IDPH has cited and fined Burbank Rehabilitation Center nursing home after a resident there had to be hospitalized for fluid overload after not being brought to dialysis as ordered.
Nursing home residents who are suffering from kidney failure may require dialysis, and when this is true, families often make the decision to pick one nursing home over another based upon the availability of an in-house dialysis unit in order to spare their loved one from having to be transported to an outside dialysis center. These in-house units are usually operated by a separate company which means that coordination of care between the dialysis unit and the nursing staff is crucial to ensuring that the resident receives the care that is required. When this doesn’t happen, the results can be catastrophic. When the kidneys are not functioning properly, the body cannot remove excess fluid and toxins. Dialysis takes up that function in the absence of properly working kidneys. When necessary dialysis sessions are missed, excess fluids and toxins can build up and cause serious problems throughout the body, most notably with the heart and lungs.
The resident at issue suffered from end stage renal disease, or kidney failure. She was admitted to the nursing home from the hospital with orders to receive dialysis three days a week (Tuesday, Thursday, and Saturday). The orders are also called for the nursing staff to checks vitals after dialysis and to check the dialysis access site for signs of redness, bleeding, or swelling. The nursing home staff documented that the resident received dialysis as ordered for the first three scheduled sessions and that the post-sessions checks of vitals and of the access site were all done.
However, on the same day as the scheduled third session, the nursing staff noted that the resident was suffering from pitting edema, required supplemental oxygen, and was lethargic. The staff could not obtain her vital signs. Due to this change in condition, the nursing staff notified the resident’s doctor who ordered the resident sent to the hospital.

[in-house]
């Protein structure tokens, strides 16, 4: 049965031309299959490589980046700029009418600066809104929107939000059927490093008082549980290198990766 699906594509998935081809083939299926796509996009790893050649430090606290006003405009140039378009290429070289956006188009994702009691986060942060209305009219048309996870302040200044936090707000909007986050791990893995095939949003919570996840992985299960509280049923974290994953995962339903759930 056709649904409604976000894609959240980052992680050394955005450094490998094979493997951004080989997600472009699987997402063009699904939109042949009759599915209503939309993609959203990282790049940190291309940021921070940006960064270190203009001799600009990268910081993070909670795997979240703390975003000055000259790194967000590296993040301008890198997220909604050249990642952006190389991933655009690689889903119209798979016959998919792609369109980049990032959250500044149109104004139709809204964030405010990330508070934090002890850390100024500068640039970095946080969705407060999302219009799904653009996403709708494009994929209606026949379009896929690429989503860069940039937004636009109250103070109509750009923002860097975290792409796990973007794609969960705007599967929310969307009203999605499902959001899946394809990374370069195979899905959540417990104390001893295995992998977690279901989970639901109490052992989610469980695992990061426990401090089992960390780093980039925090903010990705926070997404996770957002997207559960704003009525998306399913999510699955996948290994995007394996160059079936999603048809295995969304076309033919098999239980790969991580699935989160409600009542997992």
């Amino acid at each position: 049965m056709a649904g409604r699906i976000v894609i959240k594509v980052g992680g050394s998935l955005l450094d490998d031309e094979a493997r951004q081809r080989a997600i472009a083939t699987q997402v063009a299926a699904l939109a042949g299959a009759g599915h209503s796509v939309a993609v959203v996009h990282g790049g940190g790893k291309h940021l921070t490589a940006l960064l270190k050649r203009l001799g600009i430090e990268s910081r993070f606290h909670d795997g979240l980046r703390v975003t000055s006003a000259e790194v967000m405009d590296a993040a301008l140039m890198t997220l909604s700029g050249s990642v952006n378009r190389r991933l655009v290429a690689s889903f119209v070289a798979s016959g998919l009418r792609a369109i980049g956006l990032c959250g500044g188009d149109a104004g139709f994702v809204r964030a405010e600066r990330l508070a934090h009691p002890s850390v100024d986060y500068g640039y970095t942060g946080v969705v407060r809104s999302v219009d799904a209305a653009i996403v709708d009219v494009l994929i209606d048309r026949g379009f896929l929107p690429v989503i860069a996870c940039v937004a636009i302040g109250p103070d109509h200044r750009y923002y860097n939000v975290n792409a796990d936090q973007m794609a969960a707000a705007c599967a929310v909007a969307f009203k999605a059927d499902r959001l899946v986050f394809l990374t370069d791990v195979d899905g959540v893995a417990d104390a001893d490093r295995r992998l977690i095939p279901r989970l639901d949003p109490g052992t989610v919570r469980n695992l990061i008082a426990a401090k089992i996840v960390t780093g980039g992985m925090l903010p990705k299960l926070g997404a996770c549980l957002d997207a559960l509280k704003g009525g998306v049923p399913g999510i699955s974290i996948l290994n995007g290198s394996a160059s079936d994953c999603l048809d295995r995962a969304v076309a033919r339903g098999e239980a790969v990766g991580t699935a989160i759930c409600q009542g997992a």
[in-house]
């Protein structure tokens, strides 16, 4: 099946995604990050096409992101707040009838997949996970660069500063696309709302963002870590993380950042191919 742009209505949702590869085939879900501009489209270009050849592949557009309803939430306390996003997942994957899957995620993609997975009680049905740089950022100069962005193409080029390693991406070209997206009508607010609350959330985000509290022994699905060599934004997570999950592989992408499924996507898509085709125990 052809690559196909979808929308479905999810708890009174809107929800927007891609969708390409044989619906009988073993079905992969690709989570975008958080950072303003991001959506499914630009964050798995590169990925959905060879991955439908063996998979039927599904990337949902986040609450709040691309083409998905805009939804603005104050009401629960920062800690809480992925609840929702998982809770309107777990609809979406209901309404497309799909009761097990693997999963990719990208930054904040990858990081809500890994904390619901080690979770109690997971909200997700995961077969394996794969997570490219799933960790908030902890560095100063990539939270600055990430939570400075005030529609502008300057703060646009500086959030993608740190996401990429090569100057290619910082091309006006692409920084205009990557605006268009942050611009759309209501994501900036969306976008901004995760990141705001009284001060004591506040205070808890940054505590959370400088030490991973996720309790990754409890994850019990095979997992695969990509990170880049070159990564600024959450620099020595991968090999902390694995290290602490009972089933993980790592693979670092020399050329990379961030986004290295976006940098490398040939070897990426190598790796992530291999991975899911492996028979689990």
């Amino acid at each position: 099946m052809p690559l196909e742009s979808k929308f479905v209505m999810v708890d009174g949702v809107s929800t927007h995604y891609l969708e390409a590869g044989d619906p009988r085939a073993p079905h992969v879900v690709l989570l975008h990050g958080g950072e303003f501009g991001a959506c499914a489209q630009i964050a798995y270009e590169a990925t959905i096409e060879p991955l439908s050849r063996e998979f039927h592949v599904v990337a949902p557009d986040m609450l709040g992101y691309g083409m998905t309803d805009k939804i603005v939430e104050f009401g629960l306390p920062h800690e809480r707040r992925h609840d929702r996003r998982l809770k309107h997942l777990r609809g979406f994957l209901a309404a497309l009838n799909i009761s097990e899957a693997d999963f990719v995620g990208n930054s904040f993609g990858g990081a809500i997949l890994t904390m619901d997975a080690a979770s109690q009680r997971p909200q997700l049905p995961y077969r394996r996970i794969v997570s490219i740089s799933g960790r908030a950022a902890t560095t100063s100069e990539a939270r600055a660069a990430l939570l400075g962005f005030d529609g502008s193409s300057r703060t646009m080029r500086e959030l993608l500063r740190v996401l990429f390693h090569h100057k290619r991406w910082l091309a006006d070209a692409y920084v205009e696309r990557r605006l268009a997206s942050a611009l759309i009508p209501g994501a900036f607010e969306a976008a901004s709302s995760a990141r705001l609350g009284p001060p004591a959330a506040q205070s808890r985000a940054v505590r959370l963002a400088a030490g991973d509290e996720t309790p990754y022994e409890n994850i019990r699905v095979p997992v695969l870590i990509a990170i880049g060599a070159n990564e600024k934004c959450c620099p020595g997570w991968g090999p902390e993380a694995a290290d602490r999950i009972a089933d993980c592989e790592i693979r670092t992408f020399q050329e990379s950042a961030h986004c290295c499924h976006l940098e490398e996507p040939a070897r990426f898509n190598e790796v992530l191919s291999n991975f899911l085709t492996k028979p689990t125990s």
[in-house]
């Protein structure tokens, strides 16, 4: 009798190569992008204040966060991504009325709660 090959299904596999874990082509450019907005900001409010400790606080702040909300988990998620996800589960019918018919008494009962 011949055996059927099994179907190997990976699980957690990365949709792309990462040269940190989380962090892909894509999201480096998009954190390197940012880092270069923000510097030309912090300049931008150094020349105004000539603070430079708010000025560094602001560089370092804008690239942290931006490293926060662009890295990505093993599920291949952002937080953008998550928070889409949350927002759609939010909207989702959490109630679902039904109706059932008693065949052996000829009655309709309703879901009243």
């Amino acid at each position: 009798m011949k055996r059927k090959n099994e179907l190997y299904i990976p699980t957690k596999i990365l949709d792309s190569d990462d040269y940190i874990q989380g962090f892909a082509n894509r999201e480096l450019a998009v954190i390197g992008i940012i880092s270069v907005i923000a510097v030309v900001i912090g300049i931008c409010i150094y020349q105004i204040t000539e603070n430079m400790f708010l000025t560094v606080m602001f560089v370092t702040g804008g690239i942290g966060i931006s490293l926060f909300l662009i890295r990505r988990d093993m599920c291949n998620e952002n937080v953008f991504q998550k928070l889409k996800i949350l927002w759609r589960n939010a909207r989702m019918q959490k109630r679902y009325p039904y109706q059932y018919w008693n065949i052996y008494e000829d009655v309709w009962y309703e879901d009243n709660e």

At the hospital, based on the resident’s presentation and abnormal labs, the resident was diagnosed as suffering from volume overload due to missed dialysis sessions. She was hospitalized for twelve days in order to resolve the condition.
The investigation into this incident revealed that the facility had policies and procedures in place for coordinating the care between the nursing home and the dialysis center for new admissions to the nursing home who required dialysis. However, even with the policy in place, the resident was not added to the list of residents who would be receiving dialysis on the days on which it was ordered. This breakdown in the process led to the missed dialysis sessions and the resident not receiving the care as ordered.
Beyond that, the nursing staff on the floor signed off on the resident as receiving dialysis on the days when it was ordered when it was in fact not done. Had the nursing staff realized that the care ordered had not been provided instead on simply checking off that it had been done, this situation would not have escalated to the point that it did.
One of the things that out firm does very carefully in prosecuting nursing home abuse and neglect cases is go through the chart very carefully for evidence of false charting – that is, documenting care that was never provided. We have seen examples of where the staff was documenting care being provided when the resident was in the hospital or in one case, after the resident was dead. When we find this evidence, it undermines the credibility of the other entries made on the chart and makes it very difficult for the nursing home to defend the care that was provided.
This is a situation where there were clear breakdowns in the basic operations of the nursing home. The process that was in place wasn’t followed and the staff was documenting care that was never provided. One of our core beliefs is that nursing homes are built to fail due to the business model they follow and that unnecessary accidental injuries and wrongful deaths of nursing home residents are the inevitable result. Order our FREE report, Built to Fail, to learn more about why. Our experienced Chicago nursing home lawyers are ready to help you understand what happened, why, and what your rights are. Contact us to get the help you need.
Other blog posts of interest:
Landmark of Richton Park resident dies due to mishandling of tracheostomy tube
Failure to notify doctor leads to resident death at Alden Estates of Barrington
Failure to obtain treatment for congestive heart failure at Avantara Long Grove
Dialysis patient bleeds to death at Warren Barr North Shore
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